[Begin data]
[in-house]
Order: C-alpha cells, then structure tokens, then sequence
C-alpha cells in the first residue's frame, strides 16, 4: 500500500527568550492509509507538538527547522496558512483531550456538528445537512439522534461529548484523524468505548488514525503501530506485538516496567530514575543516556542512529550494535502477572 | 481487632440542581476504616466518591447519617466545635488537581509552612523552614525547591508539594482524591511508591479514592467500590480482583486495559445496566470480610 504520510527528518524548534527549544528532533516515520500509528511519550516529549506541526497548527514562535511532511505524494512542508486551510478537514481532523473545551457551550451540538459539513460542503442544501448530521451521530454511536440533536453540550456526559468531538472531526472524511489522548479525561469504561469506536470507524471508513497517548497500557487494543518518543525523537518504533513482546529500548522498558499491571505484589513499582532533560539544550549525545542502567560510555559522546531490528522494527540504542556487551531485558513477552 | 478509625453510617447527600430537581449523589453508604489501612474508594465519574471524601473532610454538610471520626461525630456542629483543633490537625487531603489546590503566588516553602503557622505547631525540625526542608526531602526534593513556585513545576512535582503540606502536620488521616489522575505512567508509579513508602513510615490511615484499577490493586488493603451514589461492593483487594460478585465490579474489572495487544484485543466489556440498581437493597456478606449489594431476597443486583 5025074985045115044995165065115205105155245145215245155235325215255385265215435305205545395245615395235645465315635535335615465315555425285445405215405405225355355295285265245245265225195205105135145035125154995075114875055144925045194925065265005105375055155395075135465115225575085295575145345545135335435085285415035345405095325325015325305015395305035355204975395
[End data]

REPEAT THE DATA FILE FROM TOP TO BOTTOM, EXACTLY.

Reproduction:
[in-house]
Order: C-alpha cells, then structure tokens, then sequence
C-alpha cells in the first residue's frame, strides 16, 4: 500500500527568550492509509507538538527547522496558512483531550456538528445537512439522534461529548484523524468505548488514525503501530506485538516496567530514575543516556542512529550494535502477572 | 481487632440542581476504616466518591447519617466545635488537581509552612523552614525547591508539594482524591511508591479514592467500590480482583486495559445496566470480610 504520510527528518524548534527549544528532533516515520500509528511519550516529549506541526497548527514562535511532511505524494512542508486551510478537514481532523473545551457551550451540538459539513460542503442544501448530521451521530454511536440533536453540550456526559468531538472531526472524511489522548479525561469504561469506536470507524471508513497517548497500557487494543518518543525523537518504533513482546529500548522498558499491571505484589513499582532533560539544550549525545542502567560510555559522546531490528522494527540504542556487551531485558513477552 | 478509625453510617447527600430537581449523589453508604489501612474508594465519574471524601473532610454538610471520626461525630456542629483543633490537625487531603489546590503566588516553602503557622505547631525540625526542608526531602526534593513556585513545576512535582503540606502536620488521616489522575505512567508509579513508602513510615490511615484499577490493586488493603451514589461492593483487594460478585465490579474489572495487544484485543466489556440498581437493597456478606449489594431476597443486583 5025074985045115044995165065115205105155245145215245155235325215255385265215435305205545395245615395235645465315635535335615465315555425285445405215405405225355355295285265245245265225195205105135145035125154995075114875055144925045194925065265005105375055155395075135465115225575085295575145345545135335435085285415035345405095325325015325305015395305035355204975395